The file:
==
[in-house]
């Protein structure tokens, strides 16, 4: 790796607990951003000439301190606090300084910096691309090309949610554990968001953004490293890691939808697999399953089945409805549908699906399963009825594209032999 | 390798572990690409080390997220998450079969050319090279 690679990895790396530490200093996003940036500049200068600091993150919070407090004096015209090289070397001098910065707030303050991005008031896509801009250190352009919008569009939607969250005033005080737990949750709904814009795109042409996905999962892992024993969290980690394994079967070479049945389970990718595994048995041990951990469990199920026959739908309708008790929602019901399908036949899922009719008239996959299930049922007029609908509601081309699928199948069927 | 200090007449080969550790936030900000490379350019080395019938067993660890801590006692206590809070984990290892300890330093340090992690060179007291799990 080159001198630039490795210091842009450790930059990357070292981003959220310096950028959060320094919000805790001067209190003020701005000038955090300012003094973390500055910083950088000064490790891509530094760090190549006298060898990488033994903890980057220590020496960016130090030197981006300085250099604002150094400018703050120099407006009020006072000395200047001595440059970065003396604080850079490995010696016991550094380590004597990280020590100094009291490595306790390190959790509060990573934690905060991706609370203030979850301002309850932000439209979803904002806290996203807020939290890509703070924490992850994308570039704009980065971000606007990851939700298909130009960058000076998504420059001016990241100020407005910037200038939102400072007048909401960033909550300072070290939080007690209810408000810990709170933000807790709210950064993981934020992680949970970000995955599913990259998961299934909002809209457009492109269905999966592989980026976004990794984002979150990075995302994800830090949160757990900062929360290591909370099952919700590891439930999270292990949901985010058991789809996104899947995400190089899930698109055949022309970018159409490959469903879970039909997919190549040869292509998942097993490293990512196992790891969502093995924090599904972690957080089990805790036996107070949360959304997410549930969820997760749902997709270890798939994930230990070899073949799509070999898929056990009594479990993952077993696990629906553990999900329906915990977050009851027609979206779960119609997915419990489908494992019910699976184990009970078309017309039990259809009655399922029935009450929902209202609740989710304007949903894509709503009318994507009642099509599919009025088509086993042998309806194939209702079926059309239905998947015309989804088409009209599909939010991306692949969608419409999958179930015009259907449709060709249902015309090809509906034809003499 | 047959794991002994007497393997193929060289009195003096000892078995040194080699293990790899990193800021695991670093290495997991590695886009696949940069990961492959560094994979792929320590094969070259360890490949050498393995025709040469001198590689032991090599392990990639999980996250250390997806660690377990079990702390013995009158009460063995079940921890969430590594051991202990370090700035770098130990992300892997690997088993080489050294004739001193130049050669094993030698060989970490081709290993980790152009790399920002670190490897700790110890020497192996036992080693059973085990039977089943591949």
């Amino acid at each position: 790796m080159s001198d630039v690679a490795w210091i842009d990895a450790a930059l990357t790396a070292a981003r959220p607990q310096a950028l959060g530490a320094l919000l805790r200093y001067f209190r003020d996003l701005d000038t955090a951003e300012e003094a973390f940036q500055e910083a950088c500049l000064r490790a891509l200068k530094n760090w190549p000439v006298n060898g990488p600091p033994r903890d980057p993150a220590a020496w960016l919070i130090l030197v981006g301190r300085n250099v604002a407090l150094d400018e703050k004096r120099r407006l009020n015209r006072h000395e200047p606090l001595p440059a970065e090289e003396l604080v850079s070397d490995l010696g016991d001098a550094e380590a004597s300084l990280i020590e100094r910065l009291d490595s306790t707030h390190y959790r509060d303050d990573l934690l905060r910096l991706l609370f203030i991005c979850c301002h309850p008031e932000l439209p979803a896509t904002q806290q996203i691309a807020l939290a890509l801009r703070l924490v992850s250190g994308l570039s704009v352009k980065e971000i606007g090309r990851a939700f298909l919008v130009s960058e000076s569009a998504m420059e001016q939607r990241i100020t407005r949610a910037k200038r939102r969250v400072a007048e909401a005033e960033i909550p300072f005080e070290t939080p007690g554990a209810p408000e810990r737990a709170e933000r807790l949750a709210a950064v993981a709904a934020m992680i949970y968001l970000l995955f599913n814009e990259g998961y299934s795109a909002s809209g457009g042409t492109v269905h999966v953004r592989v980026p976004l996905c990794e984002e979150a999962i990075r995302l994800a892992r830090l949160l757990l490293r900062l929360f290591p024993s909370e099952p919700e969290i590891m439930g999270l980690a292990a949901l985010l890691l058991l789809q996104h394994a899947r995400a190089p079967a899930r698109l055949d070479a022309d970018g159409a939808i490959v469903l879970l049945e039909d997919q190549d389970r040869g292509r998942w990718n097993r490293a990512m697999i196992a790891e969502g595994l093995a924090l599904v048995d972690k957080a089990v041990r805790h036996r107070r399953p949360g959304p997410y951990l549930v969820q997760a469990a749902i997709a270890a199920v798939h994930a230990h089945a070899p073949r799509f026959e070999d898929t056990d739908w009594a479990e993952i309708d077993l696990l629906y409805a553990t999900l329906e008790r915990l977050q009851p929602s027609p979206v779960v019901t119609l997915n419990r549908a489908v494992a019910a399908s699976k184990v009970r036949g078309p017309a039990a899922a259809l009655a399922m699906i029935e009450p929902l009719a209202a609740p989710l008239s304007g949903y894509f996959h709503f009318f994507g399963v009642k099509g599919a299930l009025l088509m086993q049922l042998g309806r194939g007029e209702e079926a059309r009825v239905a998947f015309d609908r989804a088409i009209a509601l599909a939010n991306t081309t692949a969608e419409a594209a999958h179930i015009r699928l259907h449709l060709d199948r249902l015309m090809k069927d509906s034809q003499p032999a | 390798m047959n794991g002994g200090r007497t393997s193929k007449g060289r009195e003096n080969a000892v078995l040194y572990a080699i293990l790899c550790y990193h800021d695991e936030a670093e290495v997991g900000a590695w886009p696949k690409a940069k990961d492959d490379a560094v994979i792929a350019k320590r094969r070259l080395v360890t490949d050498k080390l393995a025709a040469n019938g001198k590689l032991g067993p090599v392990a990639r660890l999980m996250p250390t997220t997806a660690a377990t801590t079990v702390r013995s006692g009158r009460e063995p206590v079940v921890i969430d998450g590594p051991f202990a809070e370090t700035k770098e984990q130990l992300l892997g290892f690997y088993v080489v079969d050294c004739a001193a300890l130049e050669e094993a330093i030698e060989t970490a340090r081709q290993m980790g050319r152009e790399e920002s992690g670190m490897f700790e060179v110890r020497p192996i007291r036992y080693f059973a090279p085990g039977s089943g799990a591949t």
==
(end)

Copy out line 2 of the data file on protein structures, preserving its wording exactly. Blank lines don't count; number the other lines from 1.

């Protein structure tokens, strides 16, 4: 790796607990951003000439301190606090300084910096691309090309949610554990968001953004490293890691939808697999399953089945409805549908699906399963009825594209032999 | 390798572990690409080390997220998450079969050319090279 690679990895790396530490200093996003940036500049200068600091993150919070407090004096015209090289070397001098910065707030303050991005008031896509801009250190352009919008569009939607969250005033005080737990949750709904814009795109042409996905999962892992024993969290980690394994079967070479049945389970990718595994048995041990951990469990199920026959739908309708008790929602019901399908036949899922009719008239996959299930049922007029609908509601081309699928199948069927 | 200090007449080969550790936030900000490379350019080395019938067993660890801590006692206590809070984990290892300890330093340090992690060179007291799990 080159001198630039490795210091842009450790930059990357070292981003959220310096950028959060320094919000805790001067209190003020701005000038955090300012003094973390500055910083950088000064490790891509530094760090190549006298060898990488033994903890980057220590020496960016130090030197981006300085250099604002150094400018703050120099407006009020006072000395200047001595440059970065003396604080850079490995010696016991550094380590004597990280020590100094009291490595306790390190959790509060990573934690905060991706609370203030979850301002309850932000439209979803904002806290996203807020939290890509703070924490992850994308570039704009980065971000606007990851939700298909130009960058000076998504420059001016990241100020407005910037200038939102400072007048909401960033909550300072070290939080007690209810408000810990709170933000807790709210950064993981934020992680949970970000995955599913990259998961299934909002809209457009492109269905999966592989980026976004990794984002979150990075995302994800830090949160757990900062929360290591909370099952919700590891439930999270292990949901985010058991789809996104899947995400190089899930698109055949022309970018159409490959469903879970039909997919190549040869292509998942097993490293990512196992790891969502093995924090599904972690957080089990805790036996107070949360959304997410549930969820997760749902997709270890798939994930230990070899073949799509070999898929056990009594479990993952077993696990629906553990999900329906915990977050009851027609979206779960119609997915419990489908494992019910699976184990009970078309017309039990259809009655399922029935009450929902209202609740989710304007949903894509709503009318994507009642099509599919009025088509086993042998309806194939209702079926059309239905998947015309989804088409009209599909939010991306692949969608419409999958179930015009259907449709060709249902015309090809509906034809003499 | 047959794991002994007497393997193929060289009195003096000892078995040194080699293990790899990193800021695991670093290495997991590695886009696949940069990961492959560094994979792929320590094969070259360890490949050498393995025709040469001198590689032991090599392990990639999980996250250390997806660690377990079990702390013995009158009460063995079940921890969430590594051991202990370090700035770098130990992300892997690997088993080489050294004739001193130049050669094993030698060989970490081709290993980790152009790399920002670190490897700790110890020497192996036992080693059973085990039977089943591949």